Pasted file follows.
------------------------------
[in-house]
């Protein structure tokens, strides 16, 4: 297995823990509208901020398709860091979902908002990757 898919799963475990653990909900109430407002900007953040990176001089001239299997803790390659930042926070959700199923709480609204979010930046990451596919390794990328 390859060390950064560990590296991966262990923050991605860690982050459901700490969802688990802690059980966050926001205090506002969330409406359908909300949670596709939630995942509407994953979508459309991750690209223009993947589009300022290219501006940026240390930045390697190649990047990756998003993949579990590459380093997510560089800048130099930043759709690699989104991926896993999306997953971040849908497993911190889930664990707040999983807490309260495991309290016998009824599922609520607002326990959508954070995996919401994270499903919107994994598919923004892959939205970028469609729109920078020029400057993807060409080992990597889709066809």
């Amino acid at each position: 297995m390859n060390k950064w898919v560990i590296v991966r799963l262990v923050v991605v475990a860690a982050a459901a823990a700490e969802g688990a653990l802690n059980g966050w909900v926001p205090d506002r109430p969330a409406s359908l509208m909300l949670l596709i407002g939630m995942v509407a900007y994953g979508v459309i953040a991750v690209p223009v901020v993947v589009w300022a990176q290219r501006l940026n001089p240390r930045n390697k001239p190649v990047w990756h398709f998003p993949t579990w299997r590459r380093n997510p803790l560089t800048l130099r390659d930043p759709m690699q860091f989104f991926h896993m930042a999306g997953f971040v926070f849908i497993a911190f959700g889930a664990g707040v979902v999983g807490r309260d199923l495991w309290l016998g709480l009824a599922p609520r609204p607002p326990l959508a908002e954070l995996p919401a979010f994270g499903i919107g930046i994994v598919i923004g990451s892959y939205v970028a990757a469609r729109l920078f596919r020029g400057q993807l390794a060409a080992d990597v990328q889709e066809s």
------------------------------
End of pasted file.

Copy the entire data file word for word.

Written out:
[in-house]
């Protein structure tokens, strides 16, 4: 297995823990509208901020398709860091979902908002990757 898919799963475990653990909900109430407002900007953040990176001089001239299997803790390659930042926070959700199923709480609204979010930046990451596919390794990328 390859060390950064560990590296991966262990923050991605860690982050459901700490969802688990802690059980966050926001205090506002969330409406359908909300949670596709939630995942509407994953979508459309991750690209223009993947589009300022290219501006940026240390930045390697190649990047990756998003993949579990590459380093997510560089800048130099930043759709690699989104991926896993999306997953971040849908497993911190889930664990707040999983807490309260495991309290016998009824599922609520607002326990959508954070995996919401994270499903919107994994598919923004892959939205970028469609729109920078020029400057993807060409080992990597889709066809």
């Amino acid at each position: 297995m390859n060390k950064w898919v560990i590296v991966r799963l262990v923050v991605v475990a860690a982050a459901a823990a700490e969802g688990a653990l802690n059980g966050w909900v926001p205090d506002r109430p969330a409406s359908l509208m909300l949670l596709i407002g939630m995942v509407a900007y994953g979508v459309i953040a991750v690209p223009v901020v993947v589009w300022a990176q290219r501006l940026n001089p240390r930045n390697k001239p190649v990047w990756h398709f998003p993949t579990w299997r590459r380093n997510p803790l560089t800048l130099r390659d930043p759709m690699q860091f989104f991926h896993m930042a999306g997953f971040v926070f849908i497993a911190f959700g889930a664990g707040v979902v999983g807490r309260d199923l495991w309290l016998g709480l009824a599922p609520r609204p607002p326990l959508a908002e954070l995996p919401a979010f994270g499903i919107g930046i994994v598919i923004g990451s892959y939205v970028a990757a469609r729109l920078f596919r020029g400057q993807l390794a060409a080992d990597v990328q889709e066809s």